The relationship between aging and heart health

Created on: March 3, 2022

If you’re young and healthy, you may not have heart disease on your mind. Although heart disease is most prevalent in individuals who are 60 years of age or older, it can begin to develop in earlier stages of your life as well.

Heart disease is the second leading cause of death in Canada, after cancer. But, looking after your heart from a young age can give you the upper hand in tackling heart disease or even preventing it altogether.

Let’s start by discussing how the heart changes while we age.

What does an aging heart look like?

As we age, our appearance is not the only thing that can change. We experience many internal changes as well, from our bones shrinking and muscle mass decreasing to changes in our heart and blood vessels. Knowing how our heart changes as we get older can help us understand what our bodies need to keep our hearts strong and healthy.

In your 20s and 30s

Early adulthood is filled with new experiences, from potentially being away from home for the first time and experiencing life with no curfew, to learning to navigate the world as an adult. This may mean a lot of late nights, increased stress, and maybe even indulging in more takeout and fast food.

All these factors have an impact on your heart. According to John Hopkins Medicine, plaque deposits can start to form in your arteries as early as your teenage years but take decades to cause heart disease. So, adopting a healthy lifestyle from the get-go significantly improves your chances of a healthy heart in the future. Try to balance indulgences with responsible choices. This way, you’re watching out for your health and having fun at the same time!


When it comes to making responsible choices, avoiding smoking or quitting it altogether if you’re already a smoker is a good place to start. Smoking increases your risk of heart disease because it can cause your blood pressure levels to rise, which is one major risk factor for cardiovascular disease.

Managing stress

Cooling down and reducing your anger during this age is also essential for a healthy heart. Studies on young men show that individuals who experience frequent outbursts of anger are three times more likely to have premature heart disease. They are also five times more likely to have a heart attack.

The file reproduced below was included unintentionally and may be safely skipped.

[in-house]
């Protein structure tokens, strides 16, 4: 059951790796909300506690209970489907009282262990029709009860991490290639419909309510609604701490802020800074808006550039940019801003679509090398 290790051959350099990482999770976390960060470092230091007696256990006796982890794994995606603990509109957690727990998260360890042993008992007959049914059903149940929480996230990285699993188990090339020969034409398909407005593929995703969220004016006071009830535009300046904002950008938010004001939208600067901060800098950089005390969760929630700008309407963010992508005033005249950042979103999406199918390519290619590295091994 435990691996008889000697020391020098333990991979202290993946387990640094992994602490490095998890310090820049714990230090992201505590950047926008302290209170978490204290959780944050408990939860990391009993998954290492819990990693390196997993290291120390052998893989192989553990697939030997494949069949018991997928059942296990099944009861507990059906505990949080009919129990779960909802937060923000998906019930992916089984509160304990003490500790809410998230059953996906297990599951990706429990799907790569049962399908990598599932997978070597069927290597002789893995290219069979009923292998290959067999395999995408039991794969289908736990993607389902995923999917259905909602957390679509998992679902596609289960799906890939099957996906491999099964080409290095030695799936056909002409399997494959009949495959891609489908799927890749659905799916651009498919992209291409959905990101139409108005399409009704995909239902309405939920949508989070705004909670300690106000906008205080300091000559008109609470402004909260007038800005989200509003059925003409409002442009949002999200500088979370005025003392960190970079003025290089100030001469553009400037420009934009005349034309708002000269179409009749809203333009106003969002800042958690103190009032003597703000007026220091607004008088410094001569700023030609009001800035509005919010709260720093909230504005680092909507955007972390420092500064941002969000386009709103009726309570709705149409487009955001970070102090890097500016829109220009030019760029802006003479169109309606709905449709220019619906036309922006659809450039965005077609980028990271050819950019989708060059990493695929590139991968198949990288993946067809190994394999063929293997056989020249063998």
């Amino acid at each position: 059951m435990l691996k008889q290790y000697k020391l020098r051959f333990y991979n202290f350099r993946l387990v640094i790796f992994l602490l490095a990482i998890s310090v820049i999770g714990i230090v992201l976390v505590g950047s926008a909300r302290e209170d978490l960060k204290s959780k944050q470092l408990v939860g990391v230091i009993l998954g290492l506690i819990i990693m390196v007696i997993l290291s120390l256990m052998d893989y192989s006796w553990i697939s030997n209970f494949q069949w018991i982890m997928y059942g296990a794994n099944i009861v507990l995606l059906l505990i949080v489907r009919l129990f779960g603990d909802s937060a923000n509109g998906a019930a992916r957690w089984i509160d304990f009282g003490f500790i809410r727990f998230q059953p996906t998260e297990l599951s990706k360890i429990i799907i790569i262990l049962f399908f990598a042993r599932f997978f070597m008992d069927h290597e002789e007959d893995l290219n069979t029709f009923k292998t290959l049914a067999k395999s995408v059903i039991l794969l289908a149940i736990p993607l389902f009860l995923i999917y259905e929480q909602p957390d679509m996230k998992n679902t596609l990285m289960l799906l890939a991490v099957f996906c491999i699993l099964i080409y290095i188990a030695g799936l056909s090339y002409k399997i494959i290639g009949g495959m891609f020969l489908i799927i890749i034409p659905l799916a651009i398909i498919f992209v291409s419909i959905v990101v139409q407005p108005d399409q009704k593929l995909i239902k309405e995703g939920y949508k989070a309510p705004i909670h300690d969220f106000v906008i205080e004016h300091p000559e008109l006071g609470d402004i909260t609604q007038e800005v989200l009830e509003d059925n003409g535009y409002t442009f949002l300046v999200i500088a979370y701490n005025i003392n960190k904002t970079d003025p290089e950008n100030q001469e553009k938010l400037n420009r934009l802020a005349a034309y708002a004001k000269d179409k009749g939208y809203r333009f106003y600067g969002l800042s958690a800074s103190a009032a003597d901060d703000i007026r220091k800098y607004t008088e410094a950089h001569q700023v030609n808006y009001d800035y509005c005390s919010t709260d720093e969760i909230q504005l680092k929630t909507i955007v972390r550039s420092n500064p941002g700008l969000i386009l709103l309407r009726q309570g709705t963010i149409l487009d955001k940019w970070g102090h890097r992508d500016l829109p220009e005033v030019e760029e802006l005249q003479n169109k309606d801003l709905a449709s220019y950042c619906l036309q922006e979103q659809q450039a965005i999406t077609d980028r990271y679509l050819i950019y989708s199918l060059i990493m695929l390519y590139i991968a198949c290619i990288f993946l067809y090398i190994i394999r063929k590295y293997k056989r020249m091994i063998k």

To manage your anger and stress levels, try a yoga or mediation class, practice journaling, use deep breathing techniques and spend more time outdoors. Following a regular exercise routine can also help with this.

In your 40s


Family eating

Your 40s may be a time when you’re busier, such as managing your career or balancing family life. Or maybe even both. This might mean that you don’t have as much time to focus on your health. But your heart health is still important.

In order to maintain a healthy heart, keeping an eye on concerns such as belly fat and weight gain, diabetes, blood pressure, and cholesterol is key during midlife. To combat these, you need to keep moving! Whether it’s taking a daily walk or spending time with your kids, daily physical activity is crucial for maintaining heart health.

That’s because a lack of physical activity increases your cholesterol and blood pressure levels. A sedentary lifestyle increases your heart rate, which makes it harder for your heart to pump blood throughout the body and elevates the force on your arteries as well. Eventually, this results in high blood pressure and increases your chances of being overweight. And obesity can cause high triglyceride levels as well as lead to diabetes. Not enough movement for your body is as much a risk factor for heart disease as smoking.

In your 50s